Chris Klute at Rapids training

Pareja impressed with newcomer Klute's willingness to learn

COMMERCE CITY, Colo. – Two months ago, new Colorado Rapids defender Chris Klute was training with the reserves of the NASL Atlanta Silverbacks.

Now he's busy fighting for a real opportunity with his brand new MLS team.

After signing a one-year loan deal with the Rapids on Sept. 14, the speedy, 6-foot-1 Klute was thought to be little more a developmental project. But in just his second practice with the Rapids, Klute was training with the reserves, and is now making head coach Oscar Pareja think about playing the youngster in the season’s final four games, something that didn’t appear to be in the cards when Klute first arrived in Colorado.

“Chris has shown that he can adapt very well,” Pareja told “He has some characteristics that I like. He has intensity, [and] he has, most importantly, the willingness to be coached, and that’s a big key. He seems like he’s adapting well within the group. I know he’s going to be an asset for us.”

READ: Wynalda says Klute like Eddie Pope, but faster

The 22-year-old Klute can play all four positions along the back and practiced at both center and wing back last week. The native of Grand Prairie, Texas, said he owes his sudden jump from the NASL to MLS to hard work.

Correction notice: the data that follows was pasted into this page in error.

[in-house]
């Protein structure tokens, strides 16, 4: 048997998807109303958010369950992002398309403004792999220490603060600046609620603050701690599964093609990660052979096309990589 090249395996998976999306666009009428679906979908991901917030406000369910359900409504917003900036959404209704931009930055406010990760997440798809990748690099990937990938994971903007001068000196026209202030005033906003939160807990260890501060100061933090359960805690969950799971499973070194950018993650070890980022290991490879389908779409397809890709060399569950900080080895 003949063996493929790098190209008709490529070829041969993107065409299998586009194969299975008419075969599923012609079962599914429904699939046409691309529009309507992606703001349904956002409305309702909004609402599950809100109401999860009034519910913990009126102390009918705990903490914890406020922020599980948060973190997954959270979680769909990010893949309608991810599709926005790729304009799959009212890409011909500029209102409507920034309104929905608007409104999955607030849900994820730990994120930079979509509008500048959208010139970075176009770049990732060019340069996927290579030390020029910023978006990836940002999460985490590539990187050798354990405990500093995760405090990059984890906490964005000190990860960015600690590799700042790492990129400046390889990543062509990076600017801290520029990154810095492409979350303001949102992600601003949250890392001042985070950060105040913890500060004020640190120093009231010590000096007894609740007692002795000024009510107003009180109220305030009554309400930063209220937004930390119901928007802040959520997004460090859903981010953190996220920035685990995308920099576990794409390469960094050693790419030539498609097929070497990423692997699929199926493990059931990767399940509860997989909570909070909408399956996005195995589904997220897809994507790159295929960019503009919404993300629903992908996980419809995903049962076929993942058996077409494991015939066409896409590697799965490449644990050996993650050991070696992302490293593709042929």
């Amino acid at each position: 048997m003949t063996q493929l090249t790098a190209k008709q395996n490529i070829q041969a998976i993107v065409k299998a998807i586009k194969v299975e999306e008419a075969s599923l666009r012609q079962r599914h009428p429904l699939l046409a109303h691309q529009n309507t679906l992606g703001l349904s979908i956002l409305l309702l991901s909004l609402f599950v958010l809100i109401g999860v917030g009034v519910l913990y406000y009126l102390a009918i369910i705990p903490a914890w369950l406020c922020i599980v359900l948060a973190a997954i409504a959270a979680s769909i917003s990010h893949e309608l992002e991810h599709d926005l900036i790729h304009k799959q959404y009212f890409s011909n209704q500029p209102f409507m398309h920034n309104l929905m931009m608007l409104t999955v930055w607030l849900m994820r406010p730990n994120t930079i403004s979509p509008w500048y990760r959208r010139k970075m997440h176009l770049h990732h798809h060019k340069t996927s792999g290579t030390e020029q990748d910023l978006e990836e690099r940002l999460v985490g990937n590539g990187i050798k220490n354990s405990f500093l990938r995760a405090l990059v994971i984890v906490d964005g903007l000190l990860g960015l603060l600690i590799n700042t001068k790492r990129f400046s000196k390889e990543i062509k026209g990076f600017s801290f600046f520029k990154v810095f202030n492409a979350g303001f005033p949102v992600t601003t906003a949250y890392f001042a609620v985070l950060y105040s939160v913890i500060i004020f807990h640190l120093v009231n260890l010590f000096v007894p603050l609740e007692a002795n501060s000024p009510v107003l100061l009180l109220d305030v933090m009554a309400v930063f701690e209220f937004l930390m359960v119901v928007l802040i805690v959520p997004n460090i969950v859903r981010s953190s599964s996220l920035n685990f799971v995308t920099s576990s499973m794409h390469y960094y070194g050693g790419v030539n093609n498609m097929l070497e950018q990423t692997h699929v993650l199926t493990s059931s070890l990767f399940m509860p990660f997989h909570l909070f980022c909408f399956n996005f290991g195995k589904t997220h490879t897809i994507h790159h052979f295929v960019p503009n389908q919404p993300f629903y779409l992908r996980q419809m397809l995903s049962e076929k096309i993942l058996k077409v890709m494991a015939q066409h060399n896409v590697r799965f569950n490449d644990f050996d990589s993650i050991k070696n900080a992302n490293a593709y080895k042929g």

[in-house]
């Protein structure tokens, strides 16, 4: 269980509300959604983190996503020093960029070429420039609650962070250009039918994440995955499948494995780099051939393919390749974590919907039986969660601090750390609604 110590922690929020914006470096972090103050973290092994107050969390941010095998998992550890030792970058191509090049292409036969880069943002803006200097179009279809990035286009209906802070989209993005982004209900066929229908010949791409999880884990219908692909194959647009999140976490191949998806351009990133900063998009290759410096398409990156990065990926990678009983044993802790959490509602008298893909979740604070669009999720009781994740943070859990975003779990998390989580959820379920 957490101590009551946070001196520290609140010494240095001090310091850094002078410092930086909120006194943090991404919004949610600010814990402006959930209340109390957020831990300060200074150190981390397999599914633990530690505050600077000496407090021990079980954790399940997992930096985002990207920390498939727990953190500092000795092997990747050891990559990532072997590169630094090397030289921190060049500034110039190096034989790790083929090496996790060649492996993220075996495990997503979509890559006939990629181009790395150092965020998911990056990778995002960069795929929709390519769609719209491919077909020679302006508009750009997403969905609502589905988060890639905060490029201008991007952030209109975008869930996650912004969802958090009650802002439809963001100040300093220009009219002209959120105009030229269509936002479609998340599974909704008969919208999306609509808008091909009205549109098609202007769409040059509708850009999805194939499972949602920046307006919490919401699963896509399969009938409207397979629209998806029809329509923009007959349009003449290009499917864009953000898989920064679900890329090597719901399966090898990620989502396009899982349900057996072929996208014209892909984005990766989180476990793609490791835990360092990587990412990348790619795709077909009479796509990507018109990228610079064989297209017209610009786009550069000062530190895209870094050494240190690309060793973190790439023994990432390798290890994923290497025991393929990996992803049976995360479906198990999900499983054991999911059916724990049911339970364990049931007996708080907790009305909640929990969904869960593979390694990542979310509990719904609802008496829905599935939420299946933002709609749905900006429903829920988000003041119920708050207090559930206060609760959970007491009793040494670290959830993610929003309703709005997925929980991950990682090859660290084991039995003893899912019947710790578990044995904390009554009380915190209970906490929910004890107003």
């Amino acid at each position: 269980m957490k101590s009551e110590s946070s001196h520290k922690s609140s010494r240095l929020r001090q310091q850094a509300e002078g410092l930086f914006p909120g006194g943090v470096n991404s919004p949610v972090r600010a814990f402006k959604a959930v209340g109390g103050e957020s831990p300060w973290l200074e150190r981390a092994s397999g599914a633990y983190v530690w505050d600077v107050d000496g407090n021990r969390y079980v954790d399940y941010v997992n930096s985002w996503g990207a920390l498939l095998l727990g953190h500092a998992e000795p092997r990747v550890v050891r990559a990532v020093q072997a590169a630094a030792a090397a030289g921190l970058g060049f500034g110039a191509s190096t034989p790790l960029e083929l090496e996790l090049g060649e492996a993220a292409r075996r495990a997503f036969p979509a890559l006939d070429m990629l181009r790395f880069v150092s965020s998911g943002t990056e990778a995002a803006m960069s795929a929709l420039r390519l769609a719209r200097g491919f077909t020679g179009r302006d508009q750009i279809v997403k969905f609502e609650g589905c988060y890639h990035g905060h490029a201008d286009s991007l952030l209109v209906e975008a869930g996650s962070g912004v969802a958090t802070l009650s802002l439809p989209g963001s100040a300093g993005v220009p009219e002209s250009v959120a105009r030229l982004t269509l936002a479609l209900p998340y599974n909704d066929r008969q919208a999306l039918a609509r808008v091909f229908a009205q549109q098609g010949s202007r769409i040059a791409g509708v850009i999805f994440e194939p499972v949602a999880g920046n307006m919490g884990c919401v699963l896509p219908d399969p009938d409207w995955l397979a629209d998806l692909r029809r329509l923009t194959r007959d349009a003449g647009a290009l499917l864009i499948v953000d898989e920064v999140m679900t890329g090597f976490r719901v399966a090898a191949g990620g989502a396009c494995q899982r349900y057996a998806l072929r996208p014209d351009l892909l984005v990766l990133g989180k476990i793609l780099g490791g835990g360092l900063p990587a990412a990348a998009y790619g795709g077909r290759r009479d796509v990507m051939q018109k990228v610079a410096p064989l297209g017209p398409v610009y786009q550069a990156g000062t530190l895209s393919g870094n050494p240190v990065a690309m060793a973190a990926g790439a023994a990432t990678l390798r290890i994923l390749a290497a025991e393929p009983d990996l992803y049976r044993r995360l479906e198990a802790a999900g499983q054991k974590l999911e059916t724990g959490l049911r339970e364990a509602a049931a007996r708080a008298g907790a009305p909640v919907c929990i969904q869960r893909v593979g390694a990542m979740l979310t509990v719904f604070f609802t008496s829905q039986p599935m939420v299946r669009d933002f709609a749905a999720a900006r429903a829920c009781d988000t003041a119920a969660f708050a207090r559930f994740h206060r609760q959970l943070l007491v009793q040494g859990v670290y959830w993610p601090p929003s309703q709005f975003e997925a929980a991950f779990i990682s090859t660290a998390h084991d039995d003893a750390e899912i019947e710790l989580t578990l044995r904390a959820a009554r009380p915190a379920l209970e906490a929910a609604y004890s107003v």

“About a couple months ago after school, I just got focused and knew I wanted to play soccer and just started working hard every day and that’s basically what happened,” Klute said. “The opportunity came; it was kind of unexpected it was coming. I had no idea.”

The rise has been quick and sudden for Klute, who played a year of collegiate soccer at both Furman University and Clayton State University, but he isn’t content even after reaching the MLS level.

“It’s been a real jump,” he said. “Definitely in the level of play. It’s fun just jumping all these levels and getting to the highest level is the goal, so this is just one stepping stone for me.”

Klute’s quick ascension, however, has Pareja trying to slow down the game for his newcomer, despite his apparent talent.

“We don’t want to make him jump or force things for him,” the Rapids boss said. “I think it’s important to keep him on the right path where he can feel comfortable understanding what we want. But [last Thursday, his second practice] he matched up very well with everyone. He was competing for a position like anyone else, very well.”

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